Simon Burge's marathon story

Staying in reasonably good shape as you get older doesn't get any easier, particularly when you spend most of your life sitting down. Turning 50 a few years ago made me realise that I needed to take more exercise. I had always enjoyed cycling and walking but running seemed too much like hard work and it took a while before I got the bug. Lack of time was one of the excuses I made to myself for not getting out there and just doing it.

I decided to try running partly because I could fit it in before work and at week-ends when the rest of the family were still in bed. It was also something I could do alone, where and when it suited me. I found a 10km circuit in Test Valley that was mainly off-road and which started right outside my house. I just started doing that once a week, gradually increasing the frequency and occasionally completing two circuits rather than just one. I enjoyed the solitude of the early morning run, in the knowledge that I couldn't be contacted and would be left in peace for the best part of an hour!

Having been an active member of Winchester Rotary for several years I was aware of the  Clarendon Marathon and then got involved in helping to marshal it. I was impressed by how well it was organised and by the varied and challenging terrain. Around ten years ago I walked the entire route from Salisbury to Winchester as part of a team from work. It took us around ten hours and we were exhausted. I took our Labrador along on the walk and she enjoyed it just as much as I did!

Then, three years ago I was asked to join a relay team from Winchester Hospital Radio and ran the last quarter of the race in 52 minutes. The Rotary marshals cheered me on and I found that really helped. Then the crowd at the end urged me to sprint the last few hundred meters to the tape. I was elated and felt as if I'd completed the whole marathon, not just the last 10km! I decided then and there that I would have a go at the half marathon, so last year I entered and managed to do it in almost exactly two hours. I found the section from Broughton to Farley Mount really hard going but the atmosphere was great and this helped me to ignore the pain and discomfort. The next logical step was to enter the full marathon, which is now only a few weeks away and getting closer each day. My training sessions have got progressively longer and my long-suffering wife is now used to seeing me disappear for anything up to three hours at a time and returning home exhausted but with a masochistic smile of relief on my face. I have almost cracked twenty miles now so the prospect of another six doesn't seem quite so ridiculous.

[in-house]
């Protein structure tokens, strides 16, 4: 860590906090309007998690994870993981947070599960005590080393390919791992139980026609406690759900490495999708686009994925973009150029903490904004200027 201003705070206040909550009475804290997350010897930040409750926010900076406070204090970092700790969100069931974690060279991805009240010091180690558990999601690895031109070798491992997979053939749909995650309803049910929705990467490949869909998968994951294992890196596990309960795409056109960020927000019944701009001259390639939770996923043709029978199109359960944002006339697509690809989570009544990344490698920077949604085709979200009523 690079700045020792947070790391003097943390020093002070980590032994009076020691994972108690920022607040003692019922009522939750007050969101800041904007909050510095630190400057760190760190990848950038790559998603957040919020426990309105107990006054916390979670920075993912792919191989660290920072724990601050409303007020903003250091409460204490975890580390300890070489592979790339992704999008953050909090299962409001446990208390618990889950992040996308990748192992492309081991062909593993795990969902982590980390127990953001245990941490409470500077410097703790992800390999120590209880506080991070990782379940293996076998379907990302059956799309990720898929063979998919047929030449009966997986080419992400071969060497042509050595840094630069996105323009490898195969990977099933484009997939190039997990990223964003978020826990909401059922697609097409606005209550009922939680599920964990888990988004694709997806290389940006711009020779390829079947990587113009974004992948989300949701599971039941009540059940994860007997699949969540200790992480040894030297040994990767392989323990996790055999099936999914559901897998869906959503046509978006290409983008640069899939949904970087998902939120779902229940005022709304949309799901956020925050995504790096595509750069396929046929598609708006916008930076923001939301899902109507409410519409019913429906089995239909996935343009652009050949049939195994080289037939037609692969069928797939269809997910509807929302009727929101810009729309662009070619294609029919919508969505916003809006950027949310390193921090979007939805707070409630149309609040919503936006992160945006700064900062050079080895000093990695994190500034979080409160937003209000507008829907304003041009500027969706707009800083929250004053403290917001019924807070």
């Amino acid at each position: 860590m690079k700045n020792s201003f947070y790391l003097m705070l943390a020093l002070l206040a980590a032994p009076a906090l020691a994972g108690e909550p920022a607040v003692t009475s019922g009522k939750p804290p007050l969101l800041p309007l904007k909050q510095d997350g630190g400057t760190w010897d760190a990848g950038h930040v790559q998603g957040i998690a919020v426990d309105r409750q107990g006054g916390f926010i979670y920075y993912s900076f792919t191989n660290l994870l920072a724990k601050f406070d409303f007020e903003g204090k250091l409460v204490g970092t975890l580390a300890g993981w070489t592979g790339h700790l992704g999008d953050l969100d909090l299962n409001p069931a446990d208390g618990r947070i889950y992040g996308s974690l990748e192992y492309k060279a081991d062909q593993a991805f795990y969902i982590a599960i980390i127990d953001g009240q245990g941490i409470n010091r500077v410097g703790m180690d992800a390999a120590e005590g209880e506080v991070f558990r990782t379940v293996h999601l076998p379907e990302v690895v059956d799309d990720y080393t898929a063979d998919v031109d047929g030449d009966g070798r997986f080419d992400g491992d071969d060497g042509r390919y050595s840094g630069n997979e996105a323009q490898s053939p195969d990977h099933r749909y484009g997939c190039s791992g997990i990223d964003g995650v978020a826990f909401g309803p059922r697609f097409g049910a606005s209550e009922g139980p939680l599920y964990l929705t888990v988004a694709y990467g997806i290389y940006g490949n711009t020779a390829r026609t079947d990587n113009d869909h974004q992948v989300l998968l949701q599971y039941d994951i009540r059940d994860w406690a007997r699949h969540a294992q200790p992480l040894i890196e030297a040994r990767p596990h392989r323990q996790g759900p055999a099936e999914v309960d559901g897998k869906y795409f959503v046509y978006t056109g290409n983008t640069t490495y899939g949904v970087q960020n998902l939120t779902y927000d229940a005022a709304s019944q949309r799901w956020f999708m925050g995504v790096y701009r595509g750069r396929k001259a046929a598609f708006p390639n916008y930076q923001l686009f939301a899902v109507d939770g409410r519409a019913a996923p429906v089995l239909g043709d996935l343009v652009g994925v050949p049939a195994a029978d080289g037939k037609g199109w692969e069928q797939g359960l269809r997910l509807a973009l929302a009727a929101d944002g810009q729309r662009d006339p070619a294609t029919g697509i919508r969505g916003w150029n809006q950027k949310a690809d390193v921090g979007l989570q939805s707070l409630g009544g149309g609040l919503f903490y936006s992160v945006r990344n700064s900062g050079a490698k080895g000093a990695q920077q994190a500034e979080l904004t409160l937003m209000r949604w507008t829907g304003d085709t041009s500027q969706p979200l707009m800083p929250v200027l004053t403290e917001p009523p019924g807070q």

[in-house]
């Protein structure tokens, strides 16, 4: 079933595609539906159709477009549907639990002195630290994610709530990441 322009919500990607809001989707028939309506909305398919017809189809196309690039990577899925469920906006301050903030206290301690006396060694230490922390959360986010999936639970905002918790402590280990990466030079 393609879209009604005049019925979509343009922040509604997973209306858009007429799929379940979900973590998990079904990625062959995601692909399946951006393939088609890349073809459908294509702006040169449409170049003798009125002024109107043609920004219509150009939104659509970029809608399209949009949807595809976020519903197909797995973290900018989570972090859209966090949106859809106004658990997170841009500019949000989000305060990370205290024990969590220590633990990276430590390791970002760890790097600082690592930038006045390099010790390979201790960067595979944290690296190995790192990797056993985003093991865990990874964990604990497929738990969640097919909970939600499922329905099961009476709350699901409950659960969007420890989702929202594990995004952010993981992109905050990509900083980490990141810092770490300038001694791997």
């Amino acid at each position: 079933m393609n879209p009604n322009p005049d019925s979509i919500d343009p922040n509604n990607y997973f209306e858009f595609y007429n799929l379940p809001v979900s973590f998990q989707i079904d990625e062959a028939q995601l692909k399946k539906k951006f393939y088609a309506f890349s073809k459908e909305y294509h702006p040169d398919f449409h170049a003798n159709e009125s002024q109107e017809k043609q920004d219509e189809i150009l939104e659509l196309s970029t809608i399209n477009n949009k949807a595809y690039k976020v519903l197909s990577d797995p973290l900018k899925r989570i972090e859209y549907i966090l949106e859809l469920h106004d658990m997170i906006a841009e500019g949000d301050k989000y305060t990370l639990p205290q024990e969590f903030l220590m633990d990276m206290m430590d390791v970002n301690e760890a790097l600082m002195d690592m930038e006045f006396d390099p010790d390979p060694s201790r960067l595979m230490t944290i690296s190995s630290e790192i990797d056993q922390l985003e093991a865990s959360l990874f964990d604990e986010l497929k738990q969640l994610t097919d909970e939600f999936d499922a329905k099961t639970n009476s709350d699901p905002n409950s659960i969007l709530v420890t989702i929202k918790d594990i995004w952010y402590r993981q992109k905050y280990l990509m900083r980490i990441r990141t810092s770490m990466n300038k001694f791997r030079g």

The running bug has infected my elder son, Tom (24) who has decided to run with his old dad and encourage him. We decided that we would try to put all our training efforts to good use by raising money for a charity that means something to us both. Not everyone in our family can do what we do because arthritis has caused damage to knee joints and has caused mobility problems to develop. Tom and I consider ourselves to be very fortunate to have joints that move freely and allow us to run long distances. Arthritis Research is a charity that supports efforts at finding and funding better treatments (and hopefully a cure) for this painful degenerative condition. So we chose this as our charity and we are going to try to raise £1000 between us. Knowing that our friends and family are sponsoring us will ensure that we keep running and with a fair wind and assuming no injuries we will complete our first marathon (definitely my last) together on 2nd October. I don't mind too much what time I do it in, as long as I can make it to the end without being stretchered off. Wish us luck!